Outside on the lanai, under rented white canopies, mason jars filled with sun-brewed sweet tea sit untouched on the table. Tears of condensation roll down the glass, leaving wet circles on the old linen cloth. Gran’s tatted lace doilies, yellow and wilted with age, hang forlornly from the backs of the chairs.
The stifling gloom even makes the honeysuckle blooms weep nectar. Great drops of amber syrup fall from the vines as the mournful drone of bees fills the air.
The sadness is palpable. I want to scream at them all. Tell them this wasn’t what she wanted. She wanted a party, she wanted laughter and music, she wanted to be remembered with rowdy tales from her remarkable life. I almost expect her to sweep down the main stairs, whooping and hollering loud enough to wake the dead.
I suppress a giggle, hoping the others will assume my shaking shoulders are from my overwhelming grief and not a swallowed laugh. Hidden meaning in her pre-planned service still fresh in my memory, brings on another wave of laughter.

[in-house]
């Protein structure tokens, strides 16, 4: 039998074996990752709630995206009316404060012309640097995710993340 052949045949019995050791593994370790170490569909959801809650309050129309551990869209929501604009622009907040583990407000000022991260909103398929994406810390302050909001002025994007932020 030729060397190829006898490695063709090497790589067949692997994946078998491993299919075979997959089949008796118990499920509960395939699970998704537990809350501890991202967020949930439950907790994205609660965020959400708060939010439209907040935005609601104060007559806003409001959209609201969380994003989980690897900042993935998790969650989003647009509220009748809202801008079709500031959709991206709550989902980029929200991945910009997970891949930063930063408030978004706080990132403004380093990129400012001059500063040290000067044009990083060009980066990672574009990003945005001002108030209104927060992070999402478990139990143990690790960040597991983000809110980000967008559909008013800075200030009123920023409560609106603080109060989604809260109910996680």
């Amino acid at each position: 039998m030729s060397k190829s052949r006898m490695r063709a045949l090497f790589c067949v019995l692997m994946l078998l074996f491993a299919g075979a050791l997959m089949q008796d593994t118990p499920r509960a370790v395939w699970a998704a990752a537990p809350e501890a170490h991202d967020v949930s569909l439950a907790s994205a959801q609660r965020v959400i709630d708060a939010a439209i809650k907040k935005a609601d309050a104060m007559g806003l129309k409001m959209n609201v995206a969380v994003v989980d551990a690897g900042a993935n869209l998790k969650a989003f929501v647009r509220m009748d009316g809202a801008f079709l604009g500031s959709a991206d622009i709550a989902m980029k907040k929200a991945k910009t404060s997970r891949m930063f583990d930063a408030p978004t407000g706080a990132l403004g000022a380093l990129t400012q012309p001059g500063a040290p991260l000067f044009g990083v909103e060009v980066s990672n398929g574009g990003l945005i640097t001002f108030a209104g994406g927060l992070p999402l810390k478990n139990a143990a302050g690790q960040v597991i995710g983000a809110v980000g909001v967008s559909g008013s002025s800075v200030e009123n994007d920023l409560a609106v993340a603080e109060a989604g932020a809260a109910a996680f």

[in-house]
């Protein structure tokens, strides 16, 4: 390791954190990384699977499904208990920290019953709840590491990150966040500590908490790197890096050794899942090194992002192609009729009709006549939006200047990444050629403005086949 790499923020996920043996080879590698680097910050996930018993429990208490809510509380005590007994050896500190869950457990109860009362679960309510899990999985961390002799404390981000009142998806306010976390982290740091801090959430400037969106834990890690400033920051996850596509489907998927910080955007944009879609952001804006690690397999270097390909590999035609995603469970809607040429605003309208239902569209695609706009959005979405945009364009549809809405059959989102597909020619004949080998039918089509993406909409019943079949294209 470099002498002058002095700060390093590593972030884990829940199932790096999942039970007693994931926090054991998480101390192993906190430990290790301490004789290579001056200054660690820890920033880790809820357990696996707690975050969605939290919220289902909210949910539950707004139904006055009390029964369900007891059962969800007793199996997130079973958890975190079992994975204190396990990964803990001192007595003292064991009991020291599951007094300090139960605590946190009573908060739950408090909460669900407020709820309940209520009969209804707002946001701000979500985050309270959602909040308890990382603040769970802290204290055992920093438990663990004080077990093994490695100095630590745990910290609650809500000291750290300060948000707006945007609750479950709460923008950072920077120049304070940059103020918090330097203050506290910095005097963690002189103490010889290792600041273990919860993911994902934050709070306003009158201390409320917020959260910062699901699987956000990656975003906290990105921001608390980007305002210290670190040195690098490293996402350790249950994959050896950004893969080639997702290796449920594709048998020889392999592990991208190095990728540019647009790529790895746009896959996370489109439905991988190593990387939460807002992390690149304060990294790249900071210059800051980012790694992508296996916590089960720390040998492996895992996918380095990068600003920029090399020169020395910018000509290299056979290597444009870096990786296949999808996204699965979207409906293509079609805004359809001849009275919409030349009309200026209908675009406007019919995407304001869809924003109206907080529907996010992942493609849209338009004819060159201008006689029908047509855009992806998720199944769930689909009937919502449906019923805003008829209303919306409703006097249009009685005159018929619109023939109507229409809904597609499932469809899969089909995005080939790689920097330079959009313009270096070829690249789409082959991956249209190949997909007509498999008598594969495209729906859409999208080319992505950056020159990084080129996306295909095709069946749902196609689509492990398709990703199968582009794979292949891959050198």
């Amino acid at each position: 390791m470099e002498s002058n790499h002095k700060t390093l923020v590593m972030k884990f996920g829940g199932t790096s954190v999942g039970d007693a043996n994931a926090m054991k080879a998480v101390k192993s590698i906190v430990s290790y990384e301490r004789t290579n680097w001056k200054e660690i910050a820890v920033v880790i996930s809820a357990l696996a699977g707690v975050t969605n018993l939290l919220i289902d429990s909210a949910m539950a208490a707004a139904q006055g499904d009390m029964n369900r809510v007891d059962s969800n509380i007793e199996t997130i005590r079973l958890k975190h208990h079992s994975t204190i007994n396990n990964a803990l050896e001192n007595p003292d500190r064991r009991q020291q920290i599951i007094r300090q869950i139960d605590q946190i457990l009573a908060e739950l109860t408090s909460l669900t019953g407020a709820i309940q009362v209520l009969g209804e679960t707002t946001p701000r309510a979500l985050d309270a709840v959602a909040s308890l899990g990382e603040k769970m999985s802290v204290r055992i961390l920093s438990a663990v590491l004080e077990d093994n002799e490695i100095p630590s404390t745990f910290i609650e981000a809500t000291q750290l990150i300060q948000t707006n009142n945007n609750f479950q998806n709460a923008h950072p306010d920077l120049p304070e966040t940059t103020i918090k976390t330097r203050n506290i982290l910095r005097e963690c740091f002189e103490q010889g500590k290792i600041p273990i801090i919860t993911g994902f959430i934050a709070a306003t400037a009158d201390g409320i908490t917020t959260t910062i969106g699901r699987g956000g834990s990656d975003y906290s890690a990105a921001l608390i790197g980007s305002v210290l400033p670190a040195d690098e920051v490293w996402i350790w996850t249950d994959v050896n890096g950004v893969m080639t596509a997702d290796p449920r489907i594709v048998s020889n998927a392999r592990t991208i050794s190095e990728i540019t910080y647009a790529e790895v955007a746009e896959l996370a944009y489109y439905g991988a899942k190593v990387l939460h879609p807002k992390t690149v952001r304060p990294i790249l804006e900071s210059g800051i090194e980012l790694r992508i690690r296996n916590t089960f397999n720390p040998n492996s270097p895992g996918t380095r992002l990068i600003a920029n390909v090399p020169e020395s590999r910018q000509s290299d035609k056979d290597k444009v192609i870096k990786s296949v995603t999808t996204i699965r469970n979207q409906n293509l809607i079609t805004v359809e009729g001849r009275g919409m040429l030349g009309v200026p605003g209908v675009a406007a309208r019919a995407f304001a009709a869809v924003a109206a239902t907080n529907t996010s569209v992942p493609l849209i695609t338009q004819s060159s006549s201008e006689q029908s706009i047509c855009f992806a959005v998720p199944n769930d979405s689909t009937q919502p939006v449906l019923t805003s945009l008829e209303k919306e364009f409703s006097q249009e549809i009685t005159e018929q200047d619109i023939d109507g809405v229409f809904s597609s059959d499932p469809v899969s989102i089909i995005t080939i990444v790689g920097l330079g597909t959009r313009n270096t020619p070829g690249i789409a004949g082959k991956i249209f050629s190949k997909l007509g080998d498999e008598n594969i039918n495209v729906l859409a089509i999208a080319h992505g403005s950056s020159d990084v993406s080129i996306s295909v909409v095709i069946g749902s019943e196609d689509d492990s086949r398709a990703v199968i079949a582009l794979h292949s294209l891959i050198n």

I mean to respect Gran’s wishes. No maudlin funeral, she wanted a celebration.
Standing, I raise my jar of tea high over my head, “to Gran, I’ll miss you, you old broad. Do you all remember that time when she got arrested for solicitation on her 90th birthday?”
More stories are told. This time the tears are happy ones. Finally the spell is broken, and the laughter and her party can begin.
For Trifecta. This week’s prompt is: Weep [transitive verb \ weep] 3: to exude (a fluid) slowly: ooze
My father, still alive and kicking, has warned me that he does not want a funeral. He instead wants his family and friends to celebrate his life. He would approve of me laughing during any memorial service we may hold for him.